The incidence of CHD in this study was much higher than previous reports and with no difference from the non-SLE group. In a large population-based study conducted by Evelyne Yinet et al., reported that in comparison with children from the general population, children born to women with SLE have an increased risk of CHD 5.1% [95% CI, 3.7–7.1] versus 1.9% [95% CI, 1.6–2.2] . One potential reason for these differences in the incidence of CHD is that the GA was significant different between two studies. The mean GA of SLE offspring in their study was 37.7 weeks which was significant different from control children whose mean GA was 38.8 weeks. Epidemiologic study suggests that premature neonates have a more than 2-fold higher risk of cardiovascular abnormalities . CHD is more likely to be associated with prematurity instead of SLE.
In our study the maternal age, SLE disease duration, SLE active, and antibodies characteristics were similar as several studies previously reported in Asia [4, 32,33,34]. The incidence of pregnancy complications in this cohort was significantly higher than other SLE cohorts. The results of our study showed that PIH and preeclampsia are the significant problems in SLE pregnancies with preterm infants. In our study, nearly one-third of SLE mothers were complicated with PIH and preeclampsia, whereas according to previous studies only 3.1–19.2% of the pregnancies in SLE women were affected by such conditions [4, 35]. Several studies have explored that PIH can significantly increase the risk of preterm birth , while our subjects are all preterm infants. Yen-Ju Chen et al. has reported that preterm risks increased markedly in participants with both preeclampsia/eclampsia and SLE (OR: 17.5, 95% CI: 12.6_24.1, p < 0.01)32. Therefore, the high incidence of PIH and preeclampsia in our cohort is understandable and we speculate that SLE pregnant women complicated with PIH/PE are more likely to give birth prematurely than those SLE mothers without PIH/PE.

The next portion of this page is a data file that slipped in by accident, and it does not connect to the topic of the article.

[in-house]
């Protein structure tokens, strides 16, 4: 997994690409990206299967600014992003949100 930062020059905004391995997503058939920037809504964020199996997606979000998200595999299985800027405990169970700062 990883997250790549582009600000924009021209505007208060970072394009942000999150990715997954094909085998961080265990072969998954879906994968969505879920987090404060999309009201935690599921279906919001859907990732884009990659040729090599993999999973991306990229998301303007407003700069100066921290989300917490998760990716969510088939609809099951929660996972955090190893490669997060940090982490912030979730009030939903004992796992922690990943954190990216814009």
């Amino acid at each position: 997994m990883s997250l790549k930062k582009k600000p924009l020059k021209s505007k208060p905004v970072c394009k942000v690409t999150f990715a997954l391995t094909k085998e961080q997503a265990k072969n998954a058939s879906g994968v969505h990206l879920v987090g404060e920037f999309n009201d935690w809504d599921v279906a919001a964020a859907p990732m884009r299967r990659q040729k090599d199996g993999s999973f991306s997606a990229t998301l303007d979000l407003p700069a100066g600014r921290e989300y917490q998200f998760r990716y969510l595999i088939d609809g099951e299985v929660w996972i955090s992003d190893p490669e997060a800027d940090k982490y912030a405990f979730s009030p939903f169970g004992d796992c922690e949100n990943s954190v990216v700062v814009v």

The rate of cesarean section in SLE group was significantly higher than non-SLE group in this study (91.8% vs. 78.5%). Jae-kyoon Hwang et al. reported a slightly lower cesarean section rate by 84.8% in preterm SLE offspring . In SLE women, the general cesarean rate was previously reported to be 30-40%2,38,39,40. In our study, high cesarean section rate could be the confounding factor of SLE, premature birth and high rate of PIH/PE.
Further analysis in this study showed that maternal status including SLE active during pregnancy, renal and blood system involvement and pregnancy complications were associated with smaller offspring GA and lower offspring birth weight. Studies have showed that maternal SLE activity in the last 6–12 months or at conception increased the risk of maternal disease activity (subsequent flare during pregnancy and puerperium) and hypertensive complications, fetal morbidity and mortality [41, 42]. Considering the high risk of active SLE during pregnancy, EULAR (European League Against Rheumatism) recommends that SLE patients plan their pregnancies at least 6 months after achieving remission .